After England's abject showing at the World Cup vote on Thursday, the recriminations continue in the national press.
Writing in The Observer, the ever-excellent Paul Hayward produces an impassioned piece that lambasts FIFA and longs for a more romantic appreciation of a once-great competition.
According to Hayward, FIFA's conduct in awarding the 2018 competition to Russia and 2022 to Qatar has sullied the World Cup.
"A lot of us loved the World Cup a bit less by Thursday night. The bond we thought would survive all shocks and violations slackened. Without the store of glowing memory we might feel like letting go.
"Old world arrogance is not the love wrecker. As FIFA delivered their double coup of Russia (2018) and Qatar (2022) football's communal carnival was cast as the private possession of 22 plutocrats. The World Cup has been stolen: appropriated by unaccountable empire builders who pick it up and drop it across the world for reasons that have nothing to do with custodianship and plenty to do with Fifa gain.
"Have I been cryogenically frozen for the last 30 years, you cry? Is this news? Well, yes. The 'football family' has never been one you would be glad to see moving in next door. The world governing body long ago mutated from administrating to deal-making as federations and their continental clusters snatched at the vast new wealth from television deals and commercial 'partnerships.'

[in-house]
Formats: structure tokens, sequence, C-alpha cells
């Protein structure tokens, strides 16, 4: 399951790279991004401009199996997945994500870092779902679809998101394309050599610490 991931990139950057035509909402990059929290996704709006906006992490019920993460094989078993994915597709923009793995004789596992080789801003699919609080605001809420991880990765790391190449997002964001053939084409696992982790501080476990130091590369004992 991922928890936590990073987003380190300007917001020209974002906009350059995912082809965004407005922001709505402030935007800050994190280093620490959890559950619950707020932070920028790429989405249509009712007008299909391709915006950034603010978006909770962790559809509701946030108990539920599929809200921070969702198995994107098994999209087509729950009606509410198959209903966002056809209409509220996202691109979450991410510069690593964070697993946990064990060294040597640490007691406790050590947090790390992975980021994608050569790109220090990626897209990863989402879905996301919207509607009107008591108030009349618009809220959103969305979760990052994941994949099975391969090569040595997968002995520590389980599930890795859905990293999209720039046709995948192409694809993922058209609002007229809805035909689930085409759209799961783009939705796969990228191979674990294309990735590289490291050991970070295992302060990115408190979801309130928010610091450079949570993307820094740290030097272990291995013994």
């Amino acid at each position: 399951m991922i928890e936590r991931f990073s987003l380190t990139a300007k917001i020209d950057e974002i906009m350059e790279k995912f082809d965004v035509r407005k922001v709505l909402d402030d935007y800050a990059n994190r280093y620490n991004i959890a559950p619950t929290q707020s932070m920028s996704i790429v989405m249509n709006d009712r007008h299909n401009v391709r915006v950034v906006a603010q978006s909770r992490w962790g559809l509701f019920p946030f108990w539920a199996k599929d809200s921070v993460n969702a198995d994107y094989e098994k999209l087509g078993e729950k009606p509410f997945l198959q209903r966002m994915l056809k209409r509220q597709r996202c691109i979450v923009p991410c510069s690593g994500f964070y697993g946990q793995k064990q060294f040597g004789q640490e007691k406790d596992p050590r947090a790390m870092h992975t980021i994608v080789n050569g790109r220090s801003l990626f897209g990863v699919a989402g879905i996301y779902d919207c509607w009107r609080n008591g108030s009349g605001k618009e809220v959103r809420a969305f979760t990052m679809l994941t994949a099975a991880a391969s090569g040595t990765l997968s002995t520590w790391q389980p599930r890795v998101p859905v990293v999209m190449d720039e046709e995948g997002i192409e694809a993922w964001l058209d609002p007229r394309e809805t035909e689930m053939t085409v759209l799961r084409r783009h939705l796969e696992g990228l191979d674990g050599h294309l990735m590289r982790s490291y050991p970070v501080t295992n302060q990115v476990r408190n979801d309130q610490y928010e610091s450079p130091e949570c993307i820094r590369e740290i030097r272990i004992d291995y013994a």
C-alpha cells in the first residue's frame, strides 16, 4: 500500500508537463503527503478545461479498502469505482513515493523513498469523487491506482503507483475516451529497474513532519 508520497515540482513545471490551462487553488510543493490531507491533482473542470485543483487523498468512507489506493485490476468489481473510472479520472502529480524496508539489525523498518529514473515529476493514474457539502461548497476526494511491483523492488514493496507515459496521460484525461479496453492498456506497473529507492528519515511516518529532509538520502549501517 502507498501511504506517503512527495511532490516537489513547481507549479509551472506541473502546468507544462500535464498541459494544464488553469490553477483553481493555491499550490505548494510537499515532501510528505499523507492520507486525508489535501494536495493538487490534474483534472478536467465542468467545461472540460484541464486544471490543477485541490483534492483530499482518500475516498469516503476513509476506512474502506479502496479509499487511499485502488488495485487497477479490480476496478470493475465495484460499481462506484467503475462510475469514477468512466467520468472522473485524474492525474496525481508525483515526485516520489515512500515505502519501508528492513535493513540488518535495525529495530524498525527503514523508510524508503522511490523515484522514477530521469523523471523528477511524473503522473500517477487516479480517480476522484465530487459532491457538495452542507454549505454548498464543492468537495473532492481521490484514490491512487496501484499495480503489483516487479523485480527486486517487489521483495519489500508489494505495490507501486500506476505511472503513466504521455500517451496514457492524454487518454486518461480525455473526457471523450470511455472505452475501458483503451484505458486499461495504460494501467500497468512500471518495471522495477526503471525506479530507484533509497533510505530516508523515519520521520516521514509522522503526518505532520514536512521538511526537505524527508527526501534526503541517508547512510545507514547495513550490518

"But this is something else. This is FIFA demanding detailed technical reports and then ignoring them. This is Russian political influence and Qatari petro-wealth smashing aside all considerations of fairness and fan participation in favour of hidden agendas. None is harder to fathom, by the way, than Geoff Thompson, England's representative in Zurich, whose glassy passivity was so aptly juxtaposed by the conniving all around him."
"What is the World Cup meant to mean? The shirts, the fascination with each country: the buttercup yellow of Brazil, the dark brilliance of Argentina, the new Spain, English ineptitude, French mutinies, the excitement of pinning up a wall-chart, camper van tours, making new friends, watching games in bars in the host nation and feeling a small part of the unfolding narrative. This is the World Cup â€“ not FIFA. One day we will take it back."